What do you do when you've made the most successful movie in the history of movies, made a huge amount of money and are then asked to follow up on it? If you're smart, you hire the best writers in the business and get an off-beat, idiosyncratic director to make the film and bring a different sensibility to it. In 1978, when starting pre-production on his sequel to the original Star Wars, George Lucas chose to be smart. He got renowned pulp SF author (and experienced screenwriter) Leigh Brackett to write the script and, when she sadly passed away, hired a skilled up-and-comer named Lawrence Kasdan to polish her draft. He also asked Irvin Kershner to direct the movie when he realised that just financing and retaining creative control of the movie was going to be a full-time job.
With Lucas mostly hands-off in production (returning to help with the Dagobah scenes but leaving Kershner and Gary Kurtz to oversee production elsewhere), the result was the least-typically-made of the Star Wars movies. It was by far the most collaborative, with the actors invited to help brainstorm ideas and alterations to the script. This was particularly important for Carrie Fisher and Harrison Ford to sell the romance between the Leia and Han Solo that had to rely on the implication of a lot of things having happened off-camera in the gap between the two movies. The fact they manage to sell the romance and make it convincing with very limited screentime is a tribute to the collaborators involved, and a far cry from the dismal failure in Attack of the Clones to have Amidala and Anakin do the same thing.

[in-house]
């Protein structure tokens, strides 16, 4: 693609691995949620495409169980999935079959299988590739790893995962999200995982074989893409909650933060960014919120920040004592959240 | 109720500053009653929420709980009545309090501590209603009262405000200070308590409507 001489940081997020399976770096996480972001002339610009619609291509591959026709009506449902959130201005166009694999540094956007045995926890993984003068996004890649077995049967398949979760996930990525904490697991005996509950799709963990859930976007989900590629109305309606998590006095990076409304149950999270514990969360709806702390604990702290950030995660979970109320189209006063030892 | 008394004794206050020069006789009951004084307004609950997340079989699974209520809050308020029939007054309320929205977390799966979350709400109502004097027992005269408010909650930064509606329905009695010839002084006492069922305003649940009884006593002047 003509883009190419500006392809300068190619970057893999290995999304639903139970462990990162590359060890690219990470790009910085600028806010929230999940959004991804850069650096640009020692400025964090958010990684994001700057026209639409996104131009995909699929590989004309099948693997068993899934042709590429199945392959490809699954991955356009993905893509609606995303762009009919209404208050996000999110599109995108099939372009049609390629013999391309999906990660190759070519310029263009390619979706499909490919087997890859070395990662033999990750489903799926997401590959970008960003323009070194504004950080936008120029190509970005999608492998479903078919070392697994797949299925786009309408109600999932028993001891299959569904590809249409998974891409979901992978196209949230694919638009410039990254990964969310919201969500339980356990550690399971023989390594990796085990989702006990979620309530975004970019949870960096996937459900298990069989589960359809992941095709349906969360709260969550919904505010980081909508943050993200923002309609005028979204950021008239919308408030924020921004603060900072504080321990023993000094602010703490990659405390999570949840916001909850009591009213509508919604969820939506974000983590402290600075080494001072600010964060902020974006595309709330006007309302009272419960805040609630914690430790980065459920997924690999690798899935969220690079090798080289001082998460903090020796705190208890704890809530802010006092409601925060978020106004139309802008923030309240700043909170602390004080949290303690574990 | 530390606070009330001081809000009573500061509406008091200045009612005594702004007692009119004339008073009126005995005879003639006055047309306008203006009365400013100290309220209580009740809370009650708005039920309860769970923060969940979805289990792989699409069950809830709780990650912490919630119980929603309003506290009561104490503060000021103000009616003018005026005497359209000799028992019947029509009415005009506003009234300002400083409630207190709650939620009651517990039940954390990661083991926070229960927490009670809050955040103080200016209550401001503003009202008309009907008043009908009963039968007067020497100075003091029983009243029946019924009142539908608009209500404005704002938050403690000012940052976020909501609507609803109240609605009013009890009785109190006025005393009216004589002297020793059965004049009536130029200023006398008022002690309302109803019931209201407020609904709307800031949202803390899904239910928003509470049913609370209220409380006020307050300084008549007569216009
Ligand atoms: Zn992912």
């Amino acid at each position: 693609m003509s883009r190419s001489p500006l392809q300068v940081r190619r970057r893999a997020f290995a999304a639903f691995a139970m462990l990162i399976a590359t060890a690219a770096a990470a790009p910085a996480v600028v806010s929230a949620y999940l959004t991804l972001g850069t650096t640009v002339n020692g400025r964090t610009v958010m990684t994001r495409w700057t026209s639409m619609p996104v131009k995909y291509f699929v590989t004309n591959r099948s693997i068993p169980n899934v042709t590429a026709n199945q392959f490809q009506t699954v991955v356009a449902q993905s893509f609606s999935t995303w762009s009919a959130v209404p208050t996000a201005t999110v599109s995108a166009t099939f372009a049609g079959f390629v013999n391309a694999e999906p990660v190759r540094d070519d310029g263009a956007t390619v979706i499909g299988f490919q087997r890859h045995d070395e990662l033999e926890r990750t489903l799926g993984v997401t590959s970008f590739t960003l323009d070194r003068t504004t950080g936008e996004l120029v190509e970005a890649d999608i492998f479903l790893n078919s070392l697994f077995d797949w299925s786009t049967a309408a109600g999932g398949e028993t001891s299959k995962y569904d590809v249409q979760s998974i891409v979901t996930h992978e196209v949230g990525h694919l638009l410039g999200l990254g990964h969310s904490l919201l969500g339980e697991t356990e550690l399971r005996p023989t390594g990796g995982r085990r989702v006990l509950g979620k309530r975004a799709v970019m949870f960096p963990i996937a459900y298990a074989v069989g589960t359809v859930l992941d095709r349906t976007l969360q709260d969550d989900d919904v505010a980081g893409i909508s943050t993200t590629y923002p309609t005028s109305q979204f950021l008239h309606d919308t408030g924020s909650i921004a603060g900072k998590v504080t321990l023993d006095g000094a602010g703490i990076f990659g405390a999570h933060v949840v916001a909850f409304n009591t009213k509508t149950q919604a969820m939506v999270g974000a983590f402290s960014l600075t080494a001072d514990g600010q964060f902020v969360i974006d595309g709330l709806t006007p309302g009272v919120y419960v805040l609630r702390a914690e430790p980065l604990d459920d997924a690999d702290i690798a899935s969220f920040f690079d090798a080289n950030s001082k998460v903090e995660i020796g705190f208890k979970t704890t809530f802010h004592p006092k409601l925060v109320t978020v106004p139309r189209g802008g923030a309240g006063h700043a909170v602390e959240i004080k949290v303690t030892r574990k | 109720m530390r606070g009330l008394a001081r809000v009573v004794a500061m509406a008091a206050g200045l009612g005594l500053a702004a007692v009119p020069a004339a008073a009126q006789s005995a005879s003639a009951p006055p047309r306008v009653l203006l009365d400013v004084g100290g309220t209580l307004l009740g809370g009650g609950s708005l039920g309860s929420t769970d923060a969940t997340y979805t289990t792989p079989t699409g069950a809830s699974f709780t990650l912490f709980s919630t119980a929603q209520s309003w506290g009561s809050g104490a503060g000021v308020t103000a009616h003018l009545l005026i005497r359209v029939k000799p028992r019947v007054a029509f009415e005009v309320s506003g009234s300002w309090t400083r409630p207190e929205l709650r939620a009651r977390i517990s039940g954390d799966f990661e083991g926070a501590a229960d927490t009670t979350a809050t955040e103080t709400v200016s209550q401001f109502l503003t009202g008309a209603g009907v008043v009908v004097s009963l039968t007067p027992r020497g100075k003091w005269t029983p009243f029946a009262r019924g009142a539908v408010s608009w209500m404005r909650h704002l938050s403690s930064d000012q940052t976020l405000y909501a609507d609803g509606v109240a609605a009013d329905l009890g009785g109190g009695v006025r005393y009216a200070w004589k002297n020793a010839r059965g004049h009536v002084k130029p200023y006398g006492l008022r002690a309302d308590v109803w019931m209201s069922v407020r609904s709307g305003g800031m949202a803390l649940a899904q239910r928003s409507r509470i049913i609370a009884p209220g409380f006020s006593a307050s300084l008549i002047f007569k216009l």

Elsewhere the film benefits from a counter-intuitive plot and structure. The film opens with what should have been a massive climactic battle and then downscales from there, with much of the film concerned with the attempts of the Millennium Falcon crew to escape from the Imperial Fleet and Luke training in the swamps of Dagobah with Yoda. The film ends with pretty much the good guys losing and things are left on a cliffhanger. It's far cry from the medal-awarding triumphalism of the first movie and one that subverts expectations without coming totally out of left field. The tone and feel of the film has been described as being grimmer than the others, but there's actually quite a lot of humour in the movie. What Empire does the best out of all the films is make the Empire feel like a real, credible threat whilst humanising the characters and making the stakes feel real and the scope larger. It also leaves plot points for the viewer to identify and interpret rather than over-explaining things. The significance of the Dark Side cave on Dagobah and what it says about Luke is reasonably obvious, but the film still does a good job of leaving it up to the audience to draw their own conclusions.
As always, the design work is incredible, the special effects are excellent and still stand up well (even puppet Yoda looks and feels realer than the CG creature in the prequels) and John Williams delivers what may be the best score out of the six films (although it's a close tie with The Phantom Menace). But what makes The Empire Strikes Back the best of the six films (controversial opinion, I know) is the combination of good writing, great acting from performers heavily invested in their characters and the decision to give the Empire a real sense of menace and competence, even when they don't have a ridiculous superweapon backing them up.
There are some very minor flaws, mostly relegated to the pointless changes made in the Special Edition (particularly Vader's extremely bizarre "returning to the Executor" sequence) and the under-selling of the time that passes in the film. Apparently it took weeks for the Falcon, limping on a backup hyperdrive, to reach Bespin and Luke also spent weeks (if not months) on Dagobah, but neither span of time comes across well in the film. But these are pretty minimal complaints.
The Empire Strikes Back (*****) is available now as part of the complete (but soon not to be) Star Wars Saga box set (UK, USA).